Historian says Vekselberg Fabergé egg is fake

St Petersburg


A historian of jewellery is claiming that one of the Fabergé eggs in the Forbes Collection, purchased for an estimated $100 million last year by Russian oil magnate, Viktor Vekselberg, is a fake.

The egg in question, Spring Flowers, was already downgraded in the mid-1990s to a mere Fabergé egg. Previously it had been sold as an Imperial Easter Egg. The historian who came to that conclusion a decade ago was Valentin Skurlov, the same person who is now claiming that the egg is an outright forgery.

“I always thought this piece was poorly done”‚ said Mr Skurlov, who does consultancy work on Fabergé and Russian jewellery for Christie’s. “There are many inconsistencies with the Fabergé workshop marks on the piece and one which should be there is missing.”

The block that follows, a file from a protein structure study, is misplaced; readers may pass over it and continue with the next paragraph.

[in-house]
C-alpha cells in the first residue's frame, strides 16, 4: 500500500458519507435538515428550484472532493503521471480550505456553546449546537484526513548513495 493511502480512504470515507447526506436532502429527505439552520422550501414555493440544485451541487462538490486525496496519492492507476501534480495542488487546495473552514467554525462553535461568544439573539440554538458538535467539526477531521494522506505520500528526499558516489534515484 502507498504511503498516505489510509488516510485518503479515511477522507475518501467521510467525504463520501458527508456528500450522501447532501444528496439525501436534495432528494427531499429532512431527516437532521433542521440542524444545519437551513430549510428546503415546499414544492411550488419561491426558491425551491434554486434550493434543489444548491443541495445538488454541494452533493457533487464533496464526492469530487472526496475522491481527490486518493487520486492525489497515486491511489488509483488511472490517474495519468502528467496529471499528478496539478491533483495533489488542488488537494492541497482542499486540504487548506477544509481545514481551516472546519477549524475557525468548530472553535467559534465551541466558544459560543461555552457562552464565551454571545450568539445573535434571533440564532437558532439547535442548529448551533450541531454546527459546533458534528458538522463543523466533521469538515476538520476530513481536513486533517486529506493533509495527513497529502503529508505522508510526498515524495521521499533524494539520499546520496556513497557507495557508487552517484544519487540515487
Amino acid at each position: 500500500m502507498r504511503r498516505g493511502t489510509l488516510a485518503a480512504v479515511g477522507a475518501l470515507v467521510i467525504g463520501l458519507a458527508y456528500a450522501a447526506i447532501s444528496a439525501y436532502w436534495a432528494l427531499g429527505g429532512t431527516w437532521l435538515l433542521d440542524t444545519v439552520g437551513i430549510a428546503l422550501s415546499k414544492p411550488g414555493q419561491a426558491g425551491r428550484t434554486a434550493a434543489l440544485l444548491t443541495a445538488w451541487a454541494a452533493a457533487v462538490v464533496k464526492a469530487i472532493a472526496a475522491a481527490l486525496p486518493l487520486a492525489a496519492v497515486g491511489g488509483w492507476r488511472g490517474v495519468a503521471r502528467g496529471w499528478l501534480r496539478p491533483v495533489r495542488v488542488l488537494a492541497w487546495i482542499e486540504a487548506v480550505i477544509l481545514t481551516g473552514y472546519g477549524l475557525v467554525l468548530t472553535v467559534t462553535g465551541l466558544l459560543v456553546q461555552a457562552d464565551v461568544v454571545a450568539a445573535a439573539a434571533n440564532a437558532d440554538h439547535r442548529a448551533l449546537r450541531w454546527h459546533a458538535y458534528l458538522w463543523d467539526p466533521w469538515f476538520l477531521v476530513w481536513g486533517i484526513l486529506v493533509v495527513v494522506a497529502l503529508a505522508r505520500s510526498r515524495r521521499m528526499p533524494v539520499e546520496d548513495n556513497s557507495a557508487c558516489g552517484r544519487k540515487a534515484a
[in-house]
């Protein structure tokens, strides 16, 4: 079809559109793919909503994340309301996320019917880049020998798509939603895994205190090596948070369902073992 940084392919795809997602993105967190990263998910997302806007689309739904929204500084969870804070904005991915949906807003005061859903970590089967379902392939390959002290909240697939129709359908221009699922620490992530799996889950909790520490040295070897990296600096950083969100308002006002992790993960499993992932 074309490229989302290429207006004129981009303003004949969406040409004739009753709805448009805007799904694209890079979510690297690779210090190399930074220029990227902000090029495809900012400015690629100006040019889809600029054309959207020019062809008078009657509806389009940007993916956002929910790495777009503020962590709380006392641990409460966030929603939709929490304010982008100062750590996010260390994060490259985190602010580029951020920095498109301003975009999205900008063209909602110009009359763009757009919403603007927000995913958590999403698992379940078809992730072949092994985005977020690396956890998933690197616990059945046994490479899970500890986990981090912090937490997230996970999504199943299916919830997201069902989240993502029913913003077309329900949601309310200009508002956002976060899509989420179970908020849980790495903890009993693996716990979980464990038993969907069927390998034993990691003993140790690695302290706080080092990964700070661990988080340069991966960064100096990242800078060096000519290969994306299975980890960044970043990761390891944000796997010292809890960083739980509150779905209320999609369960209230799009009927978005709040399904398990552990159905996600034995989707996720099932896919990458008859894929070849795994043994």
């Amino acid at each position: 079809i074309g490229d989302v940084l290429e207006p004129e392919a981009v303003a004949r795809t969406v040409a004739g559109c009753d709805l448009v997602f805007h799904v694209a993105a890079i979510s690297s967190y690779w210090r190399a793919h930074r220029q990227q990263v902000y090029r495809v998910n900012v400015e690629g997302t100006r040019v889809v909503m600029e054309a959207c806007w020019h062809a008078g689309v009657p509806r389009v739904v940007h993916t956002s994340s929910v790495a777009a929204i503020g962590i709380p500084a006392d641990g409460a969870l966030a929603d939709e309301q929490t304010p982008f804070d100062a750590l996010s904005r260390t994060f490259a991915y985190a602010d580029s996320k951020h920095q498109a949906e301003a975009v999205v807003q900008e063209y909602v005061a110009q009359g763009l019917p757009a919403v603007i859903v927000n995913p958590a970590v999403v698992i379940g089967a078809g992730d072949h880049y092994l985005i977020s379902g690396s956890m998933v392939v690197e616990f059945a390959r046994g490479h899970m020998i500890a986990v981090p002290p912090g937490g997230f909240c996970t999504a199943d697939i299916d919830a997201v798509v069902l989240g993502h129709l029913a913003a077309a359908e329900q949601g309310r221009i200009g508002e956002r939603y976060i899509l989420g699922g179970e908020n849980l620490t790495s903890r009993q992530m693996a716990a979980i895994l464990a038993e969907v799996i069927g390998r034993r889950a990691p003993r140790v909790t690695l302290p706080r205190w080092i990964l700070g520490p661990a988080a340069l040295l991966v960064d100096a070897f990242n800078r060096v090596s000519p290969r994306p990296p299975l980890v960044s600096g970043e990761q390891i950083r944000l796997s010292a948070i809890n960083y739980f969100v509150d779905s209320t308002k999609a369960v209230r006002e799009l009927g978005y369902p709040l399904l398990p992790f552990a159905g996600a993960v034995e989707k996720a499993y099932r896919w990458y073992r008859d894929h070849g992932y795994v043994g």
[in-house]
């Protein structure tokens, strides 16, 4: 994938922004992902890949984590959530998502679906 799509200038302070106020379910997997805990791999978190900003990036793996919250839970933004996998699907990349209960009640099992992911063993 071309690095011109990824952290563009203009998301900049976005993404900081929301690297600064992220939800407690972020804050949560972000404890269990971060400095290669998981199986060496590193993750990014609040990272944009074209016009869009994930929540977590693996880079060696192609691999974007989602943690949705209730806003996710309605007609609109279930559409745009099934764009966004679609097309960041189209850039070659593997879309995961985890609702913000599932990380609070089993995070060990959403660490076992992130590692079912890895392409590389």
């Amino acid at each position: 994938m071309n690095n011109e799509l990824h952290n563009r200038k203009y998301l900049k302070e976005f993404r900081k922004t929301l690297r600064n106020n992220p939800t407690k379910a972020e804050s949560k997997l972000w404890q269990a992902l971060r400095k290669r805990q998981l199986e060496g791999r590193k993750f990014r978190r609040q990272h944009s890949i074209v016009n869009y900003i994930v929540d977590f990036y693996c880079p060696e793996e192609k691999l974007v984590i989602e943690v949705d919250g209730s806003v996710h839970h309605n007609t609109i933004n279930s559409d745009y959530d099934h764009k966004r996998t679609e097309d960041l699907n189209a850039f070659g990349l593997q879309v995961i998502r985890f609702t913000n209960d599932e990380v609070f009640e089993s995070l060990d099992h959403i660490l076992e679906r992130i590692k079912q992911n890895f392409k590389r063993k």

A spokesperson for Mr Vekselberg insists that the object is genuine. Since purchasing the Forbes Collection, Russian media reported six months ago that the Vekselberg foundation had uncovered nine fakes, none of which were Easter Eggs.

Mr Skurlov said Spring Flowers has no provenance before 1961, when it first appeared on the market as an Imperial Easter Egg; a fact which in itself is very suspicious. He added that an Imperial Egg sells for $3 to $5 million, while a mere Fabergé Egg is priced at around $300,000. Mr Skurlov, who lives in St Petersburg, is co-author of several books on Fabergé with Tatyana Fabergé, a granddaughter of Carl Fabergé.